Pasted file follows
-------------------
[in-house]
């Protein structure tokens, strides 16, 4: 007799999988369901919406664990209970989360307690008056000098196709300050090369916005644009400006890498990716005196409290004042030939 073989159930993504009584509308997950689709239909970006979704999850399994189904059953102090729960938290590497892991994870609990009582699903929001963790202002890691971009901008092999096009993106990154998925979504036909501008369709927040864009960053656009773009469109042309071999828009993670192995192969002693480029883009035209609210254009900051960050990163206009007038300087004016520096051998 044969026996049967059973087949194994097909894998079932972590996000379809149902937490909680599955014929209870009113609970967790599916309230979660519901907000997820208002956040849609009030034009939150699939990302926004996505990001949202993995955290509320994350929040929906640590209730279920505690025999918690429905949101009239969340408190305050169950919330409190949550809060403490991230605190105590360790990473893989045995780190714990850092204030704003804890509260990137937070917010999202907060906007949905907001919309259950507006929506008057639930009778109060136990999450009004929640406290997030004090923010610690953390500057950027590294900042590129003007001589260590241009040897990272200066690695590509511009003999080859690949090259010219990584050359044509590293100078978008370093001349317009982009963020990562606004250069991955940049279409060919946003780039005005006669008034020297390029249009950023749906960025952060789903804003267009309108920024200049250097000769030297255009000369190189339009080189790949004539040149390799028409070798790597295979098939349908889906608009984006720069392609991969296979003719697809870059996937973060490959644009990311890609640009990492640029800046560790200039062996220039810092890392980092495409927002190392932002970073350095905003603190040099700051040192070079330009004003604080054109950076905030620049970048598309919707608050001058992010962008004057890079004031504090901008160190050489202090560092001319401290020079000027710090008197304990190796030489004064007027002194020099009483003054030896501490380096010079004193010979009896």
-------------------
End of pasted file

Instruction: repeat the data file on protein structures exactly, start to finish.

[in-house]
């Protein structure tokens, strides 16, 4: 007799999988369901919406664990209970989360307690008056000098196709300050090369916005644009400006890498990716005196409290004042030939 073989159930993504009584509308997950689709239909970006979704999850399994189904059953102090729960938290590497892991994870609990009582699903929001963790202002890691971009901008092999096009993106990154998925979504036909501008369709927040864009960053656009773009469109042309071999828009993670192995192969002693480029883009035209609210254009900051960050990163206009007038300087004016520096051998 044969026996049967059973087949194994097909894998079932972590996000379809149902937490909680599955014929209870009113609970967790599916309230979660519901907000997820208002956040849609009030034009939150699939990302926004996505990001949202993995955290509320994350929040929906640590209730279920505690025999918690429905949101009239969340408190305050169950919330409190949550809060403490991230605190105590360790990473893989045995780190714990850092204030704003804890509260990137937070917010999202907060906007949905907001919309259950507006929506008057639930009778109060136990999450009004929640406290997030004090923010610690953390500057950027590294900042590129003007001589260590241009040897990272200066690695590509511009003999080859690949090259010219990584050359044509590293100078978008370093001349317009982009963020990562606004250069991955940049279409060919946003780039005005006669008034020297390029249009950023749906960025952060789903804003267009309108920024200049250097000769030297255009000369190189339009080189790949004539040149390799028409070798790597295979098939349908889906608009984006720069392609991969296979003719697809870059996937973060490959644009990311890609640009990492640029800046560790200039062996220039810092890392980092495409927002190392932002970073350095905003603190040099700051040192070079330009004003604080054109950076905030620049970048598309919707608050001058992010962008004057890079004031504090901008160190050489202090560092001319401290020079000027710090008197304990190796030489004064007027002194020099009483003054030896501490380096010079004193010979009896």